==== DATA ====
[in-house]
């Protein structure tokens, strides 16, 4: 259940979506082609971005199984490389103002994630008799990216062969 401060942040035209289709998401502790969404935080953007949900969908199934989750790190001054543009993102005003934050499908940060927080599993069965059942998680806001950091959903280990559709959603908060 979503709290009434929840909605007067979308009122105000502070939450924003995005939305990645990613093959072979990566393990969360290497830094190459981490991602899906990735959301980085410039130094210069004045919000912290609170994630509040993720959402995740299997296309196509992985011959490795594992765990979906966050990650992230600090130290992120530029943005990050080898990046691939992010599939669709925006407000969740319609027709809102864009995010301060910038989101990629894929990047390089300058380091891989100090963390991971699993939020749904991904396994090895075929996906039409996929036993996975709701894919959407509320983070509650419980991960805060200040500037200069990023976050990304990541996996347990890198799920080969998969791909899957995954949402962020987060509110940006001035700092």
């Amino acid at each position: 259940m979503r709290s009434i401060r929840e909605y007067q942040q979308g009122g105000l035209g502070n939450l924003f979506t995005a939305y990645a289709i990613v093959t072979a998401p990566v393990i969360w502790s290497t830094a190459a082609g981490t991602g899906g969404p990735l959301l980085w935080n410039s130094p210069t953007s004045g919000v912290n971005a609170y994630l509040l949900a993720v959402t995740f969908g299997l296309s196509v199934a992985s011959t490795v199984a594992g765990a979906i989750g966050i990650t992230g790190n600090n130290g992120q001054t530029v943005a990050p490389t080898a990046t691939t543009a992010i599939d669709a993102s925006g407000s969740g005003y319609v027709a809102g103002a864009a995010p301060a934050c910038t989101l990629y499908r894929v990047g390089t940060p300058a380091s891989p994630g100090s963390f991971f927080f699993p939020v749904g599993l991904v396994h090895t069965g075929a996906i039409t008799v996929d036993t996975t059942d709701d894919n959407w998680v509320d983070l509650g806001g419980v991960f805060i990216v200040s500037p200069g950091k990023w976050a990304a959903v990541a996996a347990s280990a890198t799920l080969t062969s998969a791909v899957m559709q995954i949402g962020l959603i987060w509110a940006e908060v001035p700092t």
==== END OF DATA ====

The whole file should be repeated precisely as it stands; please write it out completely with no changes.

[in-house]
């Protein structure tokens, strides 16, 4: 259940979506082609971005199984490389103002994630008799990216062969 401060942040035209289709998401502790969404935080953007949900969908199934989750790190001054543009993102005003934050499908940060927080599993069965059942998680806001950091959903280990559709959603908060 979503709290009434929840909605007067979308009122105000502070939450924003995005939305990645990613093959072979990566393990969360290497830094190459981490991602899906990735959301980085410039130094210069004045919000912290609170994630509040993720959402995740299997296309196509992985011959490795594992765990979906966050990650992230600090130290992120530029943005990050080898990046691939992010599939669709925006407000969740319609027709809102864009995010301060910038989101990629894929990047390089300058380091891989100090963390991971699993939020749904991904396994090895075929996906039409996929036993996975709701894919959407509320983070509650419980991960805060200040500037200069990023976050990304990541996996347990890198799920080969998969791909899957995954949402962020987060509110940006001035700092």
């Amino acid at each position: 259940m979503r709290s009434i401060r929840e909605y007067q942040q979308g009122g105000l035209g502070n939450l924003f979506t995005a939305y990645a289709i990613v093959t072979a998401p990566v393990i969360w502790s290497t830094a190459a082609g981490t991602g899906g969404p990735l959301l980085w935080n410039s130094p210069t953007s004045g919000v912290n971005a609170y994630l509040l949900a993720v959402t995740f969908g299997l296309s196509v199934a992985s011959t490795v199984a594992g765990a979906i989750g966050i990650t992230g790190n600090n130290g992120q001054t530029v943005a990050p490389t080898a990046t691939t543009a992010i599939d669709a993102s925006g407000s969740g005003y319609v027709a809102g103002a864009a995010p301060a934050c910038t989101l990629y499908r894929v990047g390089t940060p300058a380091s891989p994630g100090s963390f991971f927080f699993p939020v749904g599993l991904v396994h090895t069965g075929a996906i039409t008799v996929d036993t996975t059942d709701d894919n959407w998680v509320d983070l509650g806001g419980v991960f805060i990216v200040s500037p200069g950091k990023w976050a990304a959903v990541a996996a347990s280990a890198t799920l080969t062969s998969a791909v899957m559709q995954i949402g962020l959603i987060w509110a940006e908060v001035p700092t």